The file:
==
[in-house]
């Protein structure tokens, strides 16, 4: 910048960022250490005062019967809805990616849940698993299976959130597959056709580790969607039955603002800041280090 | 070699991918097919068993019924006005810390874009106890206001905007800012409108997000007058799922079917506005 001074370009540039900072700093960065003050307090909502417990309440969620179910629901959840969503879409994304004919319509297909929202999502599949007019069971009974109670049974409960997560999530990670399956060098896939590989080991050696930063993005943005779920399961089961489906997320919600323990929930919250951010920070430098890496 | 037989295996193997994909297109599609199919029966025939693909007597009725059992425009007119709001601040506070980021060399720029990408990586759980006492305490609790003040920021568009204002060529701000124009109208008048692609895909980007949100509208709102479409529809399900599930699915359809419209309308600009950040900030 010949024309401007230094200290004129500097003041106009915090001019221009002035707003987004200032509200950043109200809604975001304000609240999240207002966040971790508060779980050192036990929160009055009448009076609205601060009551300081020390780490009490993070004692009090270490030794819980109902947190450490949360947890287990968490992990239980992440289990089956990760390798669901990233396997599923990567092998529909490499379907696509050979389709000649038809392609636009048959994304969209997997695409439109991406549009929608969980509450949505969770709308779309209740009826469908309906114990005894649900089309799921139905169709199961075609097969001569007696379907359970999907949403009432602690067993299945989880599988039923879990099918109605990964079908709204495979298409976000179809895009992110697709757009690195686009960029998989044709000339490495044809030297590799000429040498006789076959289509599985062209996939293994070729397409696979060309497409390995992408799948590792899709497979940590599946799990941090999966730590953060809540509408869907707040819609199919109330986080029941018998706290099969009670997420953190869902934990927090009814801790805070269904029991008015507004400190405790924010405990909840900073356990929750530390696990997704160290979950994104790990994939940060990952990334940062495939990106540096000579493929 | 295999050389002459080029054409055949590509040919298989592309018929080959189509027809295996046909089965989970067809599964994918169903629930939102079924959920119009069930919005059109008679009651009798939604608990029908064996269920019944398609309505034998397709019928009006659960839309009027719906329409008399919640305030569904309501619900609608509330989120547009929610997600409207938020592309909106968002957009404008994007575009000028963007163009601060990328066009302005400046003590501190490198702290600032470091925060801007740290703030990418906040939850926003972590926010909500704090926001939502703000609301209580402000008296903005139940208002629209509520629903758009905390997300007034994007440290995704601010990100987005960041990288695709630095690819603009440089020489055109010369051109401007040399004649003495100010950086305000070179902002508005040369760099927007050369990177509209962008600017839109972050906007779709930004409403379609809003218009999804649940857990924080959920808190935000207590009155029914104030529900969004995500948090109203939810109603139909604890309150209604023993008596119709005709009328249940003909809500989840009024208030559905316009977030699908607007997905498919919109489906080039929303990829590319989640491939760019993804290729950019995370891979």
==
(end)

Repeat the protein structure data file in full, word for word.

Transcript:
[in-house]
């Protein structure tokens, strides 16, 4: 910048960022250490005062019967809805990616849940698993299976959130597959056709580790969607039955603002800041280090 | 070699991918097919068993019924006005810390874009106890206001905007800012409108997000007058799922079917506005 001074370009540039900072700093960065003050307090909502417990309440969620179910629901959840969503879409994304004919319509297909929202999502599949007019069971009974109670049974409960997560999530990670399956060098896939590989080991050696930063993005943005779920399961089961489906997320919600323990929930919250951010920070430098890496 | 037989295996193997994909297109599609199919029966025939693909007597009725059992425009007119709001601040506070980021060399720029990408990586759980006492305490609790003040920021568009204002060529701000124009109208008048692609895909980007949100509208709102479409529809399900599930699915359809419209309308600009950040900030 010949024309401007230094200290004129500097003041106009915090001019221009002035707003987004200032509200950043109200809604975001304000609240999240207002966040971790508060779980050192036990929160009055009448009076609205601060009551300081020390780490009490993070004692009090270490030794819980109902947190450490949360947890287990968490992990239980992440289990089956990760390798669901990233396997599923990567092998529909490499379907696509050979389709000649038809392609636009048959994304969209997997695409439109991406549009929608969980509450949505969770709308779309209740009826469908309906114990005894649900089309799921139905169709199961075609097969001569007696379907359970999907949403009432602690067993299945989880599988039923879990099918109605990964079908709204495979298409976000179809895009992110697709757009690195686009960029998989044709000339490495044809030297590799000429040498006789076959289509599985062209996939293994070729397409696979060309497409390995992408799948590792899709497979940590599946799990941090999966730590953060809540509408869907707040819609199919109330986080029941018998706290099969009670997420953190869902934990927090009814801790805070269904029991008015507004400190405790924010405990909840900073356990929750530390696990997704160290979950994104790990994939940060990952990334940062495939990106540096000579493929 | 295999050389002459080029054409055949590509040919298989592309018929080959189509027809295996046909089965989970067809599964994918169903629930939102079924959920119009069930919005059109008679009651009798939604608990029908064996269920019944398609309505034998397709019928009006659960839309009027719906329409008399919640305030569904309501619900609608509330989120547009929610997600409207938020592309909106968002957009404008994007575009000028963007163009601060990328066009302005400046003590501190490198702290600032470091925060801007740290703030990418906040939850926003972590926010909500704090926001939502703000609301209580402000008296903005139940208002629209509520629903758009905390997300007034994007440290995704601010990100987005960041990288695709630095690819603009440089020489055109010369051109401007040399004649003495100010950086305000070179902002508005040369760099927007050369990177509209962008600017839109972050906007779709930004409403379609809003218009999804649940857990924080959920808190935000207590009155029914104030529900969004995500948090109203939810109603139909604890309150209604023993008596119709005709009328249940003909809500989840009024208030559905316009977030699908607007997905498919919109489906080039929303990829590319989640491939760019993804290729950019995370891979």